A post over at Parenting.com titled “Why Are We Un-Boy-Ing Our Boys?” discussed a typical scenario found in schools all over: A fidgety boy is disinterested in the classroom instruction, and couldn’t care less about the current Phonics lesson. He is soon referred to a specialist who says he may be slightly delayed … or he might simply not be interested.
The author goes on to say:
I do not have a Ph.D. nor one of those satiny Technicolor sashes around my neck, but I know this much: he is not interested. I understand the teacher has a job to do, but the boy turned five in July. He cares about marshmallows and the Fresh Beat Band. He cares about chocolate and Halloween. He doesn’t care about vowel sounds.
She then point out how many girls of the same age will sit down in a desk and follow directions, but asking young boys to do the same is trying to un-boy them.
I agree ….but I disagree, too.
Boys are different, plain and simple and most of them are more aggressive, more hands-on, and more wild than most girls. Like my fellow Strollerderby colleague, Amy Windsor points out in her piece The Recession Of Manhood “I don’t and can’t understand how their little-boy brains work — what seems harsh to me is often exactly what they need to get the message loud and clear.” It’s true, by nature boys act and react differently, find things particular things interesting or boring, and think about the world in a way that is wholly incomparable to how most girls think. I see this with my own son. Although he is a good student, there are so many things about school he finds utterly monotonous and he does his best to sit through them while stifling his pure boy energy. Expecting every preschool boy in any given class to actually want to sit down in a desk and learn grammar lessons might be a tad unrealistic.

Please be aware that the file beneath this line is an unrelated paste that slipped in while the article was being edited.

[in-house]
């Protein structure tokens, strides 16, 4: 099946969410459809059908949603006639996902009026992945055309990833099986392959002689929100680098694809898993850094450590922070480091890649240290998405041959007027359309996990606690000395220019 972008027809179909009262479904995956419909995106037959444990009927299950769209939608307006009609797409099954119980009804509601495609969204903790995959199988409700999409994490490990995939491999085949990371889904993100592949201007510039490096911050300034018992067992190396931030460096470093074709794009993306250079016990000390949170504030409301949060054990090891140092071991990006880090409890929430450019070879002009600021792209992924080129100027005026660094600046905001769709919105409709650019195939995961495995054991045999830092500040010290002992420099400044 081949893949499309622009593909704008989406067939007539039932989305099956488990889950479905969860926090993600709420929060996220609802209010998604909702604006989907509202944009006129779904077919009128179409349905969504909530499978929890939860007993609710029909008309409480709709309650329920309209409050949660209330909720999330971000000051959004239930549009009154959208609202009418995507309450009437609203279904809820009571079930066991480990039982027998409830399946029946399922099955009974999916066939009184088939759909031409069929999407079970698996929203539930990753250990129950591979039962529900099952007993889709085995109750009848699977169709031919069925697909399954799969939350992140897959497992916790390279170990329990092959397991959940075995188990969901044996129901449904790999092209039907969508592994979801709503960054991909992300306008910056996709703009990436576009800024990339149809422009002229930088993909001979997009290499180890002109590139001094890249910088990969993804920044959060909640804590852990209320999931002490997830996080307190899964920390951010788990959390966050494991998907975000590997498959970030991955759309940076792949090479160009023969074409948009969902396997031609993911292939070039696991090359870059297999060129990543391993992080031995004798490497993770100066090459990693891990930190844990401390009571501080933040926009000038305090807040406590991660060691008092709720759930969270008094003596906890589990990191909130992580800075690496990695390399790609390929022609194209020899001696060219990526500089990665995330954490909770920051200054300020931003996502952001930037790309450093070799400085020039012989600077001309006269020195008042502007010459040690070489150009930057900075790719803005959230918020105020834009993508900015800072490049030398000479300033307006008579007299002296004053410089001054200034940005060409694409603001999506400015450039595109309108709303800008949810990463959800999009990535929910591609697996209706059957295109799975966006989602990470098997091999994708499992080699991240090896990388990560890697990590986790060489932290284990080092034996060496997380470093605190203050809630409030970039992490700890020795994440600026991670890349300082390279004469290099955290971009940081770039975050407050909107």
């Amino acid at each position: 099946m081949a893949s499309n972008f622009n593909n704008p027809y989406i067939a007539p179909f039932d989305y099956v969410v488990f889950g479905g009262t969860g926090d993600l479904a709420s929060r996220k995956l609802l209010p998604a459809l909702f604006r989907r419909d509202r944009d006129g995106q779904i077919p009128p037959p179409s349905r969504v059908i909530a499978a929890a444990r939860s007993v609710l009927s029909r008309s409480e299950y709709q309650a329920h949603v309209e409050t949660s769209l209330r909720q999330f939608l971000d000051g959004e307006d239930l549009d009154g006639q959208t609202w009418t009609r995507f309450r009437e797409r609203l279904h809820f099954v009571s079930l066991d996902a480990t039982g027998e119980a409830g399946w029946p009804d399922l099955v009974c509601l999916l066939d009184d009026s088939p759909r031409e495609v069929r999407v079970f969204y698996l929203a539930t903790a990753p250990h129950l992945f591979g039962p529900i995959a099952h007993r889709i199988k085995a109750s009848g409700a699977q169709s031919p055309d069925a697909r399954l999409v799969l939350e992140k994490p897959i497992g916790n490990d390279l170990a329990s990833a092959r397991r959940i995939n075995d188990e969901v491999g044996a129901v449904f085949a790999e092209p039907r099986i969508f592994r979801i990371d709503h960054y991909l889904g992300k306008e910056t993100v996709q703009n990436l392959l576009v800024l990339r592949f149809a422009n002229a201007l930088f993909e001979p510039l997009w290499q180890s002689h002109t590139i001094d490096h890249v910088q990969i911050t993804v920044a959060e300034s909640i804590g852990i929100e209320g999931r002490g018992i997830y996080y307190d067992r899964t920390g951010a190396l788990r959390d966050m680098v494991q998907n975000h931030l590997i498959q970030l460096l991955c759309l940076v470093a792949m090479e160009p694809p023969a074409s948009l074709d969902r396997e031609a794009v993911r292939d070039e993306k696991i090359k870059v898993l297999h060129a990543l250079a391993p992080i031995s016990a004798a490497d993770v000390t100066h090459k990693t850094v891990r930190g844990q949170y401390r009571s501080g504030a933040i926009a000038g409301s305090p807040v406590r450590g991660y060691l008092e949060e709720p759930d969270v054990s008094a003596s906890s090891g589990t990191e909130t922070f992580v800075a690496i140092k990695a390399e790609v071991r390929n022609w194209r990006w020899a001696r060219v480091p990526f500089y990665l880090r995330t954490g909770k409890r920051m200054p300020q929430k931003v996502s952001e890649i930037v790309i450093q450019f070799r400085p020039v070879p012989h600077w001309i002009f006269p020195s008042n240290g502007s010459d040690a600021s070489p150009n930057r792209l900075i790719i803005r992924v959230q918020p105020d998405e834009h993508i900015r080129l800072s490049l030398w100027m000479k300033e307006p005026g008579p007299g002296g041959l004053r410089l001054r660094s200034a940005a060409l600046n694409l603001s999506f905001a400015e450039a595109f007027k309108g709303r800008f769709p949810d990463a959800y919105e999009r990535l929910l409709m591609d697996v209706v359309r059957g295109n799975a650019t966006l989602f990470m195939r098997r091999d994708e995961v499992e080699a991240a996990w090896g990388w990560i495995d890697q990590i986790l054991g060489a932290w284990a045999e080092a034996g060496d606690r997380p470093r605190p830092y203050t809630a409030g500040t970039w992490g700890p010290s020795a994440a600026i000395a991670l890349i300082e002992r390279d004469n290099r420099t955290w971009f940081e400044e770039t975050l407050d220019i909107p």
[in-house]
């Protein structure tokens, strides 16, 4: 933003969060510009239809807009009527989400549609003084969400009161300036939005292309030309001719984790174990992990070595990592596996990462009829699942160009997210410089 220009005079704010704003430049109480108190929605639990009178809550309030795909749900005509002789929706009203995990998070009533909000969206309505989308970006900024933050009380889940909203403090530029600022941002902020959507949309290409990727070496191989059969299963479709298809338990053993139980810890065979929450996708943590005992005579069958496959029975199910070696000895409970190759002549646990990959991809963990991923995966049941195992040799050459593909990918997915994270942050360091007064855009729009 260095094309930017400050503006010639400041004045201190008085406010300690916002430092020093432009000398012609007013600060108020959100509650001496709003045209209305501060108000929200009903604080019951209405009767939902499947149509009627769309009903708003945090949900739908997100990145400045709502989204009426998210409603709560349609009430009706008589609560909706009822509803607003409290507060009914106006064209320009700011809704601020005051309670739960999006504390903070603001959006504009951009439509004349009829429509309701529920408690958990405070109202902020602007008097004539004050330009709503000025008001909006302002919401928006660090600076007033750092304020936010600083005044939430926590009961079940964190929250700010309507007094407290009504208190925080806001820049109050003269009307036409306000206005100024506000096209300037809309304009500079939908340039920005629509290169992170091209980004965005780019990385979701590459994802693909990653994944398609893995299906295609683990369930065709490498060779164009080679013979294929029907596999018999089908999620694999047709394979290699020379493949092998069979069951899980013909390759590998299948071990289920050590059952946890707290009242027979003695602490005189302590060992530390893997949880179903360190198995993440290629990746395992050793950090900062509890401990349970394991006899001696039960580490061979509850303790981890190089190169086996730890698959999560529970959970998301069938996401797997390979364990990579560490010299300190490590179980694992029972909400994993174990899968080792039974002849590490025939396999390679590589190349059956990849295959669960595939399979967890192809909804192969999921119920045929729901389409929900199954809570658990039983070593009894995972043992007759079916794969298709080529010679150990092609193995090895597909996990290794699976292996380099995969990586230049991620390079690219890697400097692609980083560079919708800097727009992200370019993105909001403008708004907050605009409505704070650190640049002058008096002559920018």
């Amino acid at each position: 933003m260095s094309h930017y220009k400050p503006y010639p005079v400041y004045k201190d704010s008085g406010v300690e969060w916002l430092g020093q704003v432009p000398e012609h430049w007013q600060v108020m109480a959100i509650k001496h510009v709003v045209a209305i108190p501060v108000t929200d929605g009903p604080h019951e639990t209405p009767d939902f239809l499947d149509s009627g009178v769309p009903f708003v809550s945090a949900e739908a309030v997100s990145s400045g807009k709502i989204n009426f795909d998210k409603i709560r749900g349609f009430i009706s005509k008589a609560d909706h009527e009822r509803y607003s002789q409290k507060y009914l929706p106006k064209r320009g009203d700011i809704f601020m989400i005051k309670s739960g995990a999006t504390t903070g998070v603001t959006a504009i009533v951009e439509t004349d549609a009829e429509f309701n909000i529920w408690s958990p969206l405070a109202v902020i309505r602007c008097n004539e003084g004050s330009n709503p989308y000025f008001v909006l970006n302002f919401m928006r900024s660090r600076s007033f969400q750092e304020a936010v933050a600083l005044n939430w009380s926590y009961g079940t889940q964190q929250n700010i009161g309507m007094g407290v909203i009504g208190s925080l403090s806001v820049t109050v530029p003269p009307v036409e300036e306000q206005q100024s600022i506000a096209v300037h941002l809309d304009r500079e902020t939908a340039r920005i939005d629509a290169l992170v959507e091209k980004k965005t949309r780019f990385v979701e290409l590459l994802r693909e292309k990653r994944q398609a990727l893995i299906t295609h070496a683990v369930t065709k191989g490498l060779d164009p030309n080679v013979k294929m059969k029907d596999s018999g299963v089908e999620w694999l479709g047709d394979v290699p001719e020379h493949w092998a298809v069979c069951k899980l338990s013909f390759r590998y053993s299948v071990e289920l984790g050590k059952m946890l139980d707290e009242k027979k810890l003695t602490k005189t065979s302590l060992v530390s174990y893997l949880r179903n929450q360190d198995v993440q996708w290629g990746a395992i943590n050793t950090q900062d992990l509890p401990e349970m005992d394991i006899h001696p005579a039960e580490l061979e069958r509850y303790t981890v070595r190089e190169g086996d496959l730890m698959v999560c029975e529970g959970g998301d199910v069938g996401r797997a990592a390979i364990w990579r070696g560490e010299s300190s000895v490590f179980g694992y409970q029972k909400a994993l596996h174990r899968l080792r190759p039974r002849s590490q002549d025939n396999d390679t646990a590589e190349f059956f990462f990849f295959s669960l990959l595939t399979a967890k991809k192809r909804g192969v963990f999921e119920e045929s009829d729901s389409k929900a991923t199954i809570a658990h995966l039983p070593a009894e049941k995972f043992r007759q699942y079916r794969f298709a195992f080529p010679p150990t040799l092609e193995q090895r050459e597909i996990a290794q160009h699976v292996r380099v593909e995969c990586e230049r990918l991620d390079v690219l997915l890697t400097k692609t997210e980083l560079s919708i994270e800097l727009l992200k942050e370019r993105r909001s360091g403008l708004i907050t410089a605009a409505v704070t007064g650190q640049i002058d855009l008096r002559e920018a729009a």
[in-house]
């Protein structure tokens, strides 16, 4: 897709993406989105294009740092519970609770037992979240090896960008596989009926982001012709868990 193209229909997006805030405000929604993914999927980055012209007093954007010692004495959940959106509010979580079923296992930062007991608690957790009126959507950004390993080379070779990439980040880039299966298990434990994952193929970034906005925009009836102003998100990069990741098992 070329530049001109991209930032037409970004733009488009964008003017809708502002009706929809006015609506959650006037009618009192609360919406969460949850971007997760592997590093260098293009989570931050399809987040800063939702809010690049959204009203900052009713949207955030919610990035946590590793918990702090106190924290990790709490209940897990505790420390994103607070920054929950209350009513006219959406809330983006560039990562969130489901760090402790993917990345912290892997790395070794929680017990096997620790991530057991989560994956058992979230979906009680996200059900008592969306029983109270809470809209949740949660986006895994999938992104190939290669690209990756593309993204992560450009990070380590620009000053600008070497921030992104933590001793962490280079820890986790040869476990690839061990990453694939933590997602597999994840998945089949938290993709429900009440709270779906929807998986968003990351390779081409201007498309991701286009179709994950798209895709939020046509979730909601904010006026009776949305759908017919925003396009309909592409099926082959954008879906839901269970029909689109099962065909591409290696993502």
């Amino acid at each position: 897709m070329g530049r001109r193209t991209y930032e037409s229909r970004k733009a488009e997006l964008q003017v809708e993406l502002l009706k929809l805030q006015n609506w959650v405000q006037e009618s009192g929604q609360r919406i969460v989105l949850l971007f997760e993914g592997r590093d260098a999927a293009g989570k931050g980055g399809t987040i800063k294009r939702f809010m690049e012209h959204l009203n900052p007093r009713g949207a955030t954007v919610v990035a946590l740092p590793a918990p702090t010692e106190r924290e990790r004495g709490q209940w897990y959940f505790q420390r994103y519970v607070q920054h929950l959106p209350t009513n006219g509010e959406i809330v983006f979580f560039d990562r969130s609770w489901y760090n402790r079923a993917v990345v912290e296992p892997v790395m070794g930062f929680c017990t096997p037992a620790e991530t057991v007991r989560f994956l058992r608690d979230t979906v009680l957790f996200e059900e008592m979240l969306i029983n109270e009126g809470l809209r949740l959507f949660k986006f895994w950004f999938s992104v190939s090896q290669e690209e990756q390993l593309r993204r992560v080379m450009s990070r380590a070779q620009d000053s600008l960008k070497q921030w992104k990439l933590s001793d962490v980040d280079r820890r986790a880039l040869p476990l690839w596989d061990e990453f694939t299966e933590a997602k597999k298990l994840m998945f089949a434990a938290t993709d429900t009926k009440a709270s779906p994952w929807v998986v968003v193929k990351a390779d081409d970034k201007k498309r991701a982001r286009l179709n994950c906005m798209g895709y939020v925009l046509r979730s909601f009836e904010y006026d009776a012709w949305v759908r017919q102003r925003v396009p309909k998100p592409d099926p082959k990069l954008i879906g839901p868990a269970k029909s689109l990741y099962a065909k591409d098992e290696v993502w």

Yet to take the debate a step further beyond mere gender differences, I say we need to look at children in general. After all, the same behavior might also be said for a girl. In general, girls might tend to be quieter and better behaved than boys, but it’s certainly not a steadfast rule. I have known many girls who were just as fidgety, just as disinterested, and just as hyperactive.
I understand where the desire to start our children off on the right foot and ahead of the competition comes from. I get it. I live in New York City where if you’re pregnant, you better be holding headphones up to your belly with Mozart turned all the way up because the second that baby is born, he or she needs to be ready for that entrance exam at a good preschool, lest his/her chances at an Ivy League prove nonexistent.
OK, an exaggeration, yes, but not by a whole lot. By age 5, most kids have already been in school for two or three years. The pressure grows with each passing day: standardized tests, near perfect grades so they can make a decent middle school, thinking about college starting on day one of freshman year of high school. And every year, more of our kids are diagnosed with some learning disability, put on anxiety medication, and committing suicide.
Just when can kids actually be kids? I often wonder what exactly we are doing in trying to create the ideal academically gifted, athletically inclined child. We can’t create a perfect child out of sheer will or practice. And every kid should be seen as perfect in themselves, just as they are regardless of academics or athletic performance.
Here’s the honest truth: Not every child likes school or excels at it. Some children who are fabulously intelligent are also wholeheartedly bored by routine, drone-like rhetoric and repetition. Some of these children have a curious mind that will take them to wonderful, innovative careers that will change the world in ways many Ivy League students could only imagine. Some kids will work with their hands, become artists, construction workers, chefs, actors, garbage men, etc…. and have very full lives in which they are loved and make a difference in the world.
So I get it that we are under fierce competition in our global economy where the Chinese are kicking our butts, but in many cases, both boys and girls need to just be kids, get dirty, play, think, imagine, be silly, get in trouble, and yes, along the way learn grammar and math and all those subjects.
Do they need to do it all by age 5? I highly doubt it.
Related: Does my son really need a haircut?